Neither a chain of spice stores nor a Food Network program, The Seasoning House is a bleak-as-nuclear-winter thriller set during the Balkan conflict of the 1990s. A deaf girl named Angel (Brit teen Rosie Day) is taken from her home by soldiers who shoot her mother dead.
Paul Schrader’s The Canyons opens and closes with a montage of abandoned movie theaters. For this film in particular, that choice strikes one as symbolic in several ways: not only as a comment on the state of the industry, but on the state of The Canyons itself. You’re unlikely to find many 2013 films this empty.
What's a director of classic musicals doing in science fiction? Making Saturn 3, one of the worst of the genre Hollywood made in the immediate post-Star Wars / Alien era. Stanley Donen (Singin' in the Rain) takes to it about as well as you'd expect; he's in over his head.
Military marksman Col. Jim McQuade (Gregory Hines, Running Scared) is called into top-secret duty to neutralize a surveillance robot gone haywire in San Francisco. It won't be easy, because for one thing, the android is undetectable from a human. For another, it has a built-in nuclear bomb that will detonate upon imminent threat.
I plead guilty: My friends and I have goofed around with a camcorder before and made stupid movies, but we were smart enough to know that no one outside ourselves would think they were funny. If only the makers of Caesar and Otto's Deadly Xmas realized the same.
As not-so-boldly predicted, director David Fincher (“The Social
Network”) delivers a superior remake of Sweden’s global hit “The Girl
with the Dragon Tattoo,” an adaptation of Stieg Larsson’s phenomenon of a
However, those who have seen the original may wish to approach this version only to witness what Fincher brings to it, as the story remains unchanged in all but minor details. Many scenes seem shot on the very sets of Niels Arden Oplev’s 2009 film.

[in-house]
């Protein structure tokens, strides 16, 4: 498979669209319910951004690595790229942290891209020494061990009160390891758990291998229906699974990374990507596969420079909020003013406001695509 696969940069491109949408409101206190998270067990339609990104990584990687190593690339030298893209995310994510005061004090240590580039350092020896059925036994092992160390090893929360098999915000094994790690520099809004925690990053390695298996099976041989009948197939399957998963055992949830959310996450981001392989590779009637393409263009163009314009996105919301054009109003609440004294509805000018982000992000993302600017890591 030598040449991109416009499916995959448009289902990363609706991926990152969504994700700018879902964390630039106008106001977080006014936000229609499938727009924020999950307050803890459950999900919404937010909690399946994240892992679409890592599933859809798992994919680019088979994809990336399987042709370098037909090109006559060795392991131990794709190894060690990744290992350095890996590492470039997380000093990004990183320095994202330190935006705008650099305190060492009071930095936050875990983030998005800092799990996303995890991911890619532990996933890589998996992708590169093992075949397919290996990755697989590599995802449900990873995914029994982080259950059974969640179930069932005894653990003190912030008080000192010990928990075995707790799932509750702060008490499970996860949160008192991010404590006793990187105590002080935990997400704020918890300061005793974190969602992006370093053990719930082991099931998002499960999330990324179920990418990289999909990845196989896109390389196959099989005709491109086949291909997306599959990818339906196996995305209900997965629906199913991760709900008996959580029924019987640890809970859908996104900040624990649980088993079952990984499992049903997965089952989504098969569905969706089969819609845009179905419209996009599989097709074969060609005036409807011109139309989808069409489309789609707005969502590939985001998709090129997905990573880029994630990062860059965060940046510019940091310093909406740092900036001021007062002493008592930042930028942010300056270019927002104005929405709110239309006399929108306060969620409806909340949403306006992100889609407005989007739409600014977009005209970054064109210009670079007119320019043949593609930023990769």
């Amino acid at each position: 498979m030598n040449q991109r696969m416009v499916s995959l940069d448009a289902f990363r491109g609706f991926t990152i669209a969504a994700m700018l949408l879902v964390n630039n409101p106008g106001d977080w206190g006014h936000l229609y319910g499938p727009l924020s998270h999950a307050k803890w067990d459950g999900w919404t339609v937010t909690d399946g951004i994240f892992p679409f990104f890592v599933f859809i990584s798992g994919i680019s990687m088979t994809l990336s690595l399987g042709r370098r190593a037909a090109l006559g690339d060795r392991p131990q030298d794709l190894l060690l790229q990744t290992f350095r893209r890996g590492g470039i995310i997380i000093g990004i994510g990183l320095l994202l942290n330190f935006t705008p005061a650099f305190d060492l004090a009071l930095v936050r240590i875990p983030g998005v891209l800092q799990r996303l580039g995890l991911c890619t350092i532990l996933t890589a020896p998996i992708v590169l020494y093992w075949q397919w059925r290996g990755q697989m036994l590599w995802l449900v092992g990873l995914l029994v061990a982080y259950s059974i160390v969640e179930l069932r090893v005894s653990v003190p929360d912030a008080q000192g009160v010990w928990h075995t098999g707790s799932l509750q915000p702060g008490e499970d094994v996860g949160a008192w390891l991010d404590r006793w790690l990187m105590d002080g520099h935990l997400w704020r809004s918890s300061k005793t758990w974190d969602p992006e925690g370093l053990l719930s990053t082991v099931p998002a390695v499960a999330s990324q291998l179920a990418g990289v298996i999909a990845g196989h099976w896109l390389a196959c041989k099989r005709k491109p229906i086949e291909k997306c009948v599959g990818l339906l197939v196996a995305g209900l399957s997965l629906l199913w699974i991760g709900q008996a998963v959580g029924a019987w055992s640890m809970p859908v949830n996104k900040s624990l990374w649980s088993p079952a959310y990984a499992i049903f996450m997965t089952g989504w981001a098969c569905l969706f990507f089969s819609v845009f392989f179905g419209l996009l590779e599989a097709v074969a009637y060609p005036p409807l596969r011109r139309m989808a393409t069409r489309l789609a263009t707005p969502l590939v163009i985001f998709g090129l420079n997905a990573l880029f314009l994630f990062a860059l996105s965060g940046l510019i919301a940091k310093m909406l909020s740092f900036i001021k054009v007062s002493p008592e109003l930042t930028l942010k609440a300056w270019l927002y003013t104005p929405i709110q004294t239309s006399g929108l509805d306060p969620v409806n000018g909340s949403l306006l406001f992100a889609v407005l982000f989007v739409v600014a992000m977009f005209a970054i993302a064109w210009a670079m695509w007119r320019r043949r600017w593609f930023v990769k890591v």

What Fincher grants is a sharper, crisper look; a brisker pace; a richer supporting cast; and an instant classic of an opening-credits sequence. His suspense level isn’t noticeably greater, and even pales compared to the punch of his “Zodiac” or the shock of his “Seven.”
As disgraced investigative journalist Mikael Blomkvist hired to solve a 40-year-old murder, Daniel Craig (“Cowboys & Aliens”) makes a stronger impression than Michael
Nyqvist was allowed. As Lisbeth Salander, the brusque, socially awkward
hacker Blomkvist hires as a research assistant, Rooney Mara (“The
Social Network”) had huge combat boots to fill, following Noomi Rapace’s
award-nabbing turn in the foreign “Dragon” and its two immediate
sequels, but Mara commits and delivers.
she’s not nominated for a Best Actress Oscar as deserved, it’s because
the Academy is too stodgy to recognize such dark material. Her Lisbeth
lives on Coca-Cola, Happy Meals, ramen, nicotine and pain, and makes an
unforgettably stark impression.
big imperfection is the occasionally intrusive score by Trent Reznor
and Atticus Ross. Still, it’s hardly a reason not to look forward to the
Americanization of the trilogy’s remaining chapters.